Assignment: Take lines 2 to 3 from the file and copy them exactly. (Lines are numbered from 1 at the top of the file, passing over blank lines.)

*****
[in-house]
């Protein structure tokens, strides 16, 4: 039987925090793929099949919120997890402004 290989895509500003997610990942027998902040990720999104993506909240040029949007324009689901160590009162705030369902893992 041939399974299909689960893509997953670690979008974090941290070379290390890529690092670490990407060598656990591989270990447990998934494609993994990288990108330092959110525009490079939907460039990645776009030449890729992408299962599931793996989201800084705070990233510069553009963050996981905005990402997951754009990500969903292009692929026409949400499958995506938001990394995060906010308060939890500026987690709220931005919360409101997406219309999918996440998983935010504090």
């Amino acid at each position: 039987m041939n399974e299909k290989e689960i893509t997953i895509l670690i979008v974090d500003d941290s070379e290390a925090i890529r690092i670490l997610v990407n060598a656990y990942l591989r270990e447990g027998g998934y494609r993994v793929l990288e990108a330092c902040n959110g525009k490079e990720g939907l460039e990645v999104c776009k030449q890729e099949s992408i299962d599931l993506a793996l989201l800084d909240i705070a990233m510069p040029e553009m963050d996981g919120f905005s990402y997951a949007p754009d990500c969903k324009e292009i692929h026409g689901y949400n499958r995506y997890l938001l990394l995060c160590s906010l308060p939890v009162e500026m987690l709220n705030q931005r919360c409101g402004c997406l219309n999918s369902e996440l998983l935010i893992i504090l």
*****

């Protein structure tokens, strides 16, 4: 039987925090793929099949919120997890402004 290989895509500003997610990942027998902040990720999104993506909240040029949007324009689901160590009162705030369902893992 041939399974299909689960893509997953670690979008974090941290070379290390890529690092670490990407060598656990591989270990447990998934494609993994990288990108330092959110525009490079939907460039990645776009030449890729992408299962599931793996989201800084705070990233510069553009963050996981905005990402997951754009990500969903292009692929026409949400499958995506938001990394995060906010308060939890500026987690709220931005919360409101997406219309999918996440998983935010504090």
């Amino acid at each position: 039987m041939n399974e299909k290989e689960i893509t997953i895509l670690i979008v974090d500003d941290s070379e290390a925090i890529r690092i670490l997610v990407n060598a656990y990942l591989r270990e447990g027998g998934y494609r993994v793929l990288e990108a330092c902040n959110g525009k490079e990720g939907l460039e990645v999104c776009k030449q890729e099949s992408i299962d599931l993506a793996l989201l800084d909240i705070a990233m510069p040029e553009m963050d996981g919120f905005s990402y997951a949007p754009d990500c969903k324009e292009i692929h026409g689901y949400n499958r995506y997890l938001l990394l995060c160590s906010l308060p939890v009162e500026m987690l709220n705030q931005r919360c409101g402004c997406l219309n999918s369902e996440l998983l935010i893992i504090l």